Here’s the third in a series of blogs written by acts performing at UTI and the final one to mark our PULP tribute on Mon 18th August. Today Robert Rotifer talks about what PULP mean to him.
Rotifer is the vehicle for the songwriting of Robert Rotifer who has released six albums under this moniker. He has in the past collaborated with Darren Hayman (Hefner) and Paul Rains (Allo Darlin’) among others. The current line up includes Ian Button (Papernut Cambridge, Ex-Death In Vegas and many more). In 2013 he released “The Cavalry Never Showed Up” which was one of Under The Influence’s absolute favourite albums of that year!
If, like me, you spent your twenties in the 1990s, you can’t pretend Britpop never played a part in your life, even if only because you hated it (or indeed some of it, one was allowed to be selective even in the mad-for-it nineties, though in retrospect I have to admit to a few dodgy judgement calls, let’s not go there now).
I started working in music journalism then, and I still have a shelf full of old cassette tapes of interviews with British bands, who were naturally perceived as Britpop in my then home country of Austria, while outspokenly professing their own disdain towards that very phenomenon. Either way Britpop was impossible to ignore, and Pulp were clearly lumped in with it, mainly due to Jarvis Cocker’s ill-advised tendency to jump on the Anti-American bandwagon wherever he could. And yet even the staunchest of Britpop haters always had a soft spot for Pulp.
This had to do with their music, which was clearly retro, but never so rock as to put off those who were into dance and saw all guitar bands as musically reactionary (a popular nineties hang-up), but carried enough drama and darkness to keep all of those stories of awkward teenage sex from descending into the kind of farcical “ironic” banality that was so much part of the flavour of the era.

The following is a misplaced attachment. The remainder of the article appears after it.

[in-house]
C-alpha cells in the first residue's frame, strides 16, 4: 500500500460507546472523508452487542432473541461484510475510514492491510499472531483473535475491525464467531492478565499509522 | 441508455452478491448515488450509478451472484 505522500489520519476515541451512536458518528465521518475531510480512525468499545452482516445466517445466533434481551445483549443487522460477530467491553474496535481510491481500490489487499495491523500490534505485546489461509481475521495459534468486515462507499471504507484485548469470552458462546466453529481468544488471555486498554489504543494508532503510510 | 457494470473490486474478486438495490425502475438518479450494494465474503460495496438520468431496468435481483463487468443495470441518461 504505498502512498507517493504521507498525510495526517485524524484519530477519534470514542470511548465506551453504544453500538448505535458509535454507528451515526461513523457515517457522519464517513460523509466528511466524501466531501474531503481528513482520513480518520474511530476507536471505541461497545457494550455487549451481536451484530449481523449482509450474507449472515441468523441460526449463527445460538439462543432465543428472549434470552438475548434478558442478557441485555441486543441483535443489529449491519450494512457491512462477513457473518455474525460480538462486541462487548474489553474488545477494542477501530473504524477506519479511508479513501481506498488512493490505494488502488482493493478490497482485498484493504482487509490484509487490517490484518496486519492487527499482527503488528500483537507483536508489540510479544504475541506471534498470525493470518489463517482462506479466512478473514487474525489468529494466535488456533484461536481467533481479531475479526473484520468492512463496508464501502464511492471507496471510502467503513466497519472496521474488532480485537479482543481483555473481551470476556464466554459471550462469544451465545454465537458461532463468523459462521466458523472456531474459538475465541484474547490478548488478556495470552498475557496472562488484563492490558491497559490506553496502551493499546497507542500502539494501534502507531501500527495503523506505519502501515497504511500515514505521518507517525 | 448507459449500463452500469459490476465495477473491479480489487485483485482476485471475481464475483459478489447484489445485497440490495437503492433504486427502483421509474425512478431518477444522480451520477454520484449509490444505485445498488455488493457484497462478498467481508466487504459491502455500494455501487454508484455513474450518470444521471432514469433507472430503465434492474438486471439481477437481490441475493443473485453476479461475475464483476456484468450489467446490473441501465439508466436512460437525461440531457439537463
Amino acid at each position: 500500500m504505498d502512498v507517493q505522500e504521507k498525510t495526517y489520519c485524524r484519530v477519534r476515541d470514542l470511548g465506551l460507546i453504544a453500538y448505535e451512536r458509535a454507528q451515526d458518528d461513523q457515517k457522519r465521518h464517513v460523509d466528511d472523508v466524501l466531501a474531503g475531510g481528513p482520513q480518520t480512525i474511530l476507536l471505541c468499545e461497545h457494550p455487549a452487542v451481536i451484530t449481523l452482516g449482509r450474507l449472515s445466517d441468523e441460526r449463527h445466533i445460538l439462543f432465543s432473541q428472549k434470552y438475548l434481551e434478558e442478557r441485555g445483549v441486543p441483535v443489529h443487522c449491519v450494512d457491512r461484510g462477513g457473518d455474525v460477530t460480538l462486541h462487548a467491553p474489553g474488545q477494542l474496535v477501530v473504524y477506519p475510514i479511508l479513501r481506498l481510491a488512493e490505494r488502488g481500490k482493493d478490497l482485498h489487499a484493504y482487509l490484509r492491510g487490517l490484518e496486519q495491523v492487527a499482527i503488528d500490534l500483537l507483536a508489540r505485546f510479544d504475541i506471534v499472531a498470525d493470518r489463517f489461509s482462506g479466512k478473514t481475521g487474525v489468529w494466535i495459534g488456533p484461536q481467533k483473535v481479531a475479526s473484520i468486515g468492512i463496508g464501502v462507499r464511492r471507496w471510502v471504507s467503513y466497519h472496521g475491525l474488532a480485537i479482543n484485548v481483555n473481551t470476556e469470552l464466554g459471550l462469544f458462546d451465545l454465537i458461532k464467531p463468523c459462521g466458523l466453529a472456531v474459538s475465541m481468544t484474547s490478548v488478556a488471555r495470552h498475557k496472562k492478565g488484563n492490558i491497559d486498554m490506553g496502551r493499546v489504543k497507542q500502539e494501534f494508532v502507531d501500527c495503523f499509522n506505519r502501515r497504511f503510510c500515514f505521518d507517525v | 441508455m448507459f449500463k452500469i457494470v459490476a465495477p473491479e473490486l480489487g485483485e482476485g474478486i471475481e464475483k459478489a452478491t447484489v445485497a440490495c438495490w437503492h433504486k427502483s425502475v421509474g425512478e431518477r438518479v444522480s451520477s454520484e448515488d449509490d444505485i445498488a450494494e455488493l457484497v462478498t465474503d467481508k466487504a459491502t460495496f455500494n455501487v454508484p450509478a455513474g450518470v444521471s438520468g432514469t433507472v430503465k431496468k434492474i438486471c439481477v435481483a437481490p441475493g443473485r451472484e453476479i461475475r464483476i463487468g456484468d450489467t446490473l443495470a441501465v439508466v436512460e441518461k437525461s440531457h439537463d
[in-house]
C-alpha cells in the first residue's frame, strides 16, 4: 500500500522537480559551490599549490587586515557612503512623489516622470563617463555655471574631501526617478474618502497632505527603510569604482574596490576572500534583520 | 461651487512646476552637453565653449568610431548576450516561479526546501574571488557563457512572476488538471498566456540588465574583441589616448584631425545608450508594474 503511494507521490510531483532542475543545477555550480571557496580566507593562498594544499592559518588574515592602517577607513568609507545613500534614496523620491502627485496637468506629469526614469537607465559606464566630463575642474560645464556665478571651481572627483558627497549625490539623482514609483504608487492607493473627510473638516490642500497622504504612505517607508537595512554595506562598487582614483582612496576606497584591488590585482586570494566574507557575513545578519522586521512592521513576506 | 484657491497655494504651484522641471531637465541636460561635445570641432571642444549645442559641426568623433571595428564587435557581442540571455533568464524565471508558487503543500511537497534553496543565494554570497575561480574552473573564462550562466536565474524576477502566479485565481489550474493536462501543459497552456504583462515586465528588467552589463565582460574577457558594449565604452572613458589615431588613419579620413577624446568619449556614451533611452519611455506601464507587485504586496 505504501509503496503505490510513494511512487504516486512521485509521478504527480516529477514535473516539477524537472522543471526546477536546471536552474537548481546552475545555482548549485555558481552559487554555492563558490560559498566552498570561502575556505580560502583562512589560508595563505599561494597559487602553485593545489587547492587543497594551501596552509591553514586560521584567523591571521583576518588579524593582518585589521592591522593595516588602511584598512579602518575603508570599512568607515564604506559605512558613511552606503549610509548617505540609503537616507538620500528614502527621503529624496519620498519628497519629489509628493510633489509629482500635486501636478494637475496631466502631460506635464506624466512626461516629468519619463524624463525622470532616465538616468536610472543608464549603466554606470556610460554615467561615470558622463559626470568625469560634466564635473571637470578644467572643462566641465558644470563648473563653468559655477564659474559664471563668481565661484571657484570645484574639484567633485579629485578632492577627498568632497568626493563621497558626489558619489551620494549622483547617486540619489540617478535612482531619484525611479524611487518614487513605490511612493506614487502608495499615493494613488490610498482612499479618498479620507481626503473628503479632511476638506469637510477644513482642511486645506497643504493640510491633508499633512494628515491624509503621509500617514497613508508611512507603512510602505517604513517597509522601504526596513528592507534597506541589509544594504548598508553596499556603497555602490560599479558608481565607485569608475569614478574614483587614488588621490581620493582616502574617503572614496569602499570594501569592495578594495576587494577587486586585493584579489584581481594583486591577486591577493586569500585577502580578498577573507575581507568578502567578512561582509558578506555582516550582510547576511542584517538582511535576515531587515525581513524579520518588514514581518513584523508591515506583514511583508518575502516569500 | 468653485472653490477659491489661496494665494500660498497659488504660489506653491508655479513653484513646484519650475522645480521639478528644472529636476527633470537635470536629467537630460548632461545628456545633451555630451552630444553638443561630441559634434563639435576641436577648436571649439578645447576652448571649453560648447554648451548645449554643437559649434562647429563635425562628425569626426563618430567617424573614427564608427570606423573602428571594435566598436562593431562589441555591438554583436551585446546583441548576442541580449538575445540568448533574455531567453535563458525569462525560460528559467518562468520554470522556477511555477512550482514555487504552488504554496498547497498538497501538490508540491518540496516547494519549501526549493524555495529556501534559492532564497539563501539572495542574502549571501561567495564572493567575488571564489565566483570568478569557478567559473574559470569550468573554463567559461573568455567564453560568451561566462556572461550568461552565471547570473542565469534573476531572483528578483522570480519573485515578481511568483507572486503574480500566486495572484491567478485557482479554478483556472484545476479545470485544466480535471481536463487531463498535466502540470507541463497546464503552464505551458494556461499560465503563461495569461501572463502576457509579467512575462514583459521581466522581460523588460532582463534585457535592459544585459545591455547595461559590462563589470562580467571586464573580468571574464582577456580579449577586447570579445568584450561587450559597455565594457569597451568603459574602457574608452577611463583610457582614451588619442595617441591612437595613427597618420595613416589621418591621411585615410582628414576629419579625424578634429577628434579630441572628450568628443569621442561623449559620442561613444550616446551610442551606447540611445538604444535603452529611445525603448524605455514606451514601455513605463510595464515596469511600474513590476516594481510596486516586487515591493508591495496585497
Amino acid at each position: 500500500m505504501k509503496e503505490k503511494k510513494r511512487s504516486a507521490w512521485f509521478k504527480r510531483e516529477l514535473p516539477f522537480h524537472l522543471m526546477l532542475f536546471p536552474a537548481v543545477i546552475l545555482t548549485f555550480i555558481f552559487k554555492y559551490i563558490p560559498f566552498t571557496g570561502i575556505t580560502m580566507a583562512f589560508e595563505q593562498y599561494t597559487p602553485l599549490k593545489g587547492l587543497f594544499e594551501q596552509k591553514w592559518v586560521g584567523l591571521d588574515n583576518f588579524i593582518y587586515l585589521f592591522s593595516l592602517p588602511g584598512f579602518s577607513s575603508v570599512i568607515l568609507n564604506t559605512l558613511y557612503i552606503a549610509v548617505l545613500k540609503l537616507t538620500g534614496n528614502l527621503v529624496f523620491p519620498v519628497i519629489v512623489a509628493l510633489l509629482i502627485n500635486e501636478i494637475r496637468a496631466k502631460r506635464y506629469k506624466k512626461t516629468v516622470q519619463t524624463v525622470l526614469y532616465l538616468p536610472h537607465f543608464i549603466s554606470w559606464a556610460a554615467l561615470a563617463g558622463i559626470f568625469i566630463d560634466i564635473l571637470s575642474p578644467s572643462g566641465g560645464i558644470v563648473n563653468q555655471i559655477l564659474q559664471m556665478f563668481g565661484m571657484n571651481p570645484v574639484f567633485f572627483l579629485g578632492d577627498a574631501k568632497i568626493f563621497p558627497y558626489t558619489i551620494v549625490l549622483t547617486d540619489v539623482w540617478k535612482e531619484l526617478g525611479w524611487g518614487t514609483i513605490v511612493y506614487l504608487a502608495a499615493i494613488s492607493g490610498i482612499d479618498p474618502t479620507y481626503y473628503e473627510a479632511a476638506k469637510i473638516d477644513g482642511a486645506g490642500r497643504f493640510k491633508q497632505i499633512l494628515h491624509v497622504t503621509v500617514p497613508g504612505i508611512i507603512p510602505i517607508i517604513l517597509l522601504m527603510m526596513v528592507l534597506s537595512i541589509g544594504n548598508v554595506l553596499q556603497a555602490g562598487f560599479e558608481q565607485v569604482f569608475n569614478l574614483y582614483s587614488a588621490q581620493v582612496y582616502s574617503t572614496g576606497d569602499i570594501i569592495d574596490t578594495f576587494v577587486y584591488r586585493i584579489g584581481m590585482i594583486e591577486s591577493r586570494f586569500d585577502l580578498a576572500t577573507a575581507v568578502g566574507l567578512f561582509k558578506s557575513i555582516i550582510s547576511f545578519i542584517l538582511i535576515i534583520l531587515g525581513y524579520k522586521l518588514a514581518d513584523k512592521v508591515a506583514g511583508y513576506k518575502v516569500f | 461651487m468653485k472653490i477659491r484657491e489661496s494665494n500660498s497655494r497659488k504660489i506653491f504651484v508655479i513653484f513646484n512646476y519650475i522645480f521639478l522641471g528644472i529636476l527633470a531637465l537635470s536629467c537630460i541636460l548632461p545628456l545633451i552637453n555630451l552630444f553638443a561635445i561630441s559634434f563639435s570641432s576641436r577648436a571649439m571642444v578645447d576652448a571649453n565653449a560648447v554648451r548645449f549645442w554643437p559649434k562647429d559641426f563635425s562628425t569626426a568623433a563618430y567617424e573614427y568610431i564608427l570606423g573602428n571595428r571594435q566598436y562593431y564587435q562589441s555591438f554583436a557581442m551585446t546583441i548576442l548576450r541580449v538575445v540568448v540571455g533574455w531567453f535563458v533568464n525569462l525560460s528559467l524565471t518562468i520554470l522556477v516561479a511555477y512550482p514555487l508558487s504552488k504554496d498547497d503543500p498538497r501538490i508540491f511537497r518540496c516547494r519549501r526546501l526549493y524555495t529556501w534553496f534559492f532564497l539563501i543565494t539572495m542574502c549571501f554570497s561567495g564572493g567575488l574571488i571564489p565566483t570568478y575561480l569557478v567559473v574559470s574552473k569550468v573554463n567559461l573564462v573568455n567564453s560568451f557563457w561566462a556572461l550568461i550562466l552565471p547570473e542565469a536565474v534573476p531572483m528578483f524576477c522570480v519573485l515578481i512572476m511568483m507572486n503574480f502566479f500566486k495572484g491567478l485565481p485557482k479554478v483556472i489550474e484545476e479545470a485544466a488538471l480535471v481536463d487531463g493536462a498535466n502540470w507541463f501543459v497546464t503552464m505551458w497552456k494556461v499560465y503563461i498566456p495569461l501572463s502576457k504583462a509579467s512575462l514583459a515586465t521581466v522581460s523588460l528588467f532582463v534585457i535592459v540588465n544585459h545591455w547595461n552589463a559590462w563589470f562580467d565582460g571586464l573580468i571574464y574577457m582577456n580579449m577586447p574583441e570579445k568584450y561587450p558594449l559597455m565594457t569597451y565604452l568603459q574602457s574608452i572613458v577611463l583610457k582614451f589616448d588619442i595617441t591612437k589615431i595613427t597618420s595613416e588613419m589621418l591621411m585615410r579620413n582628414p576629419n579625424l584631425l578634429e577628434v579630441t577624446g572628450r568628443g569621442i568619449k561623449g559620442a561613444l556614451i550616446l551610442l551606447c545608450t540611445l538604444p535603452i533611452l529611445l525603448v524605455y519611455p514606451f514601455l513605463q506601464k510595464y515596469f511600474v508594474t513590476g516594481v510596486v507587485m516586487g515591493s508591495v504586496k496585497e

Most obviously though, Pulp’s appeal lay in Jarvis’s championing of the oddball against the conventions of the mainstream. Here was someone who was Northern, working class, heterosexual and generally viewed as a “man of the people”, but still managed to come across as the polar opposite of the ‘avin’-it-large Oasis crowd. It’s hard to imagine now what a godsend that felt among the unbearable cult of laddishness that was poisoning the media at the time.
Okay, so maybe going to a Pulp gig wasn’t quite the same communal statement of otherness through pop as going to a Bowie show in the early Seventies while the skinheads were lurking in the streets outside, but it’s possibly the closest my generation ever got to that kind of feeling. And for that I’ll be forever grateful.
Robert Rotifer (Aug 2014)
Find out more about Rotifer here: http://rotiferband.tumblr.com/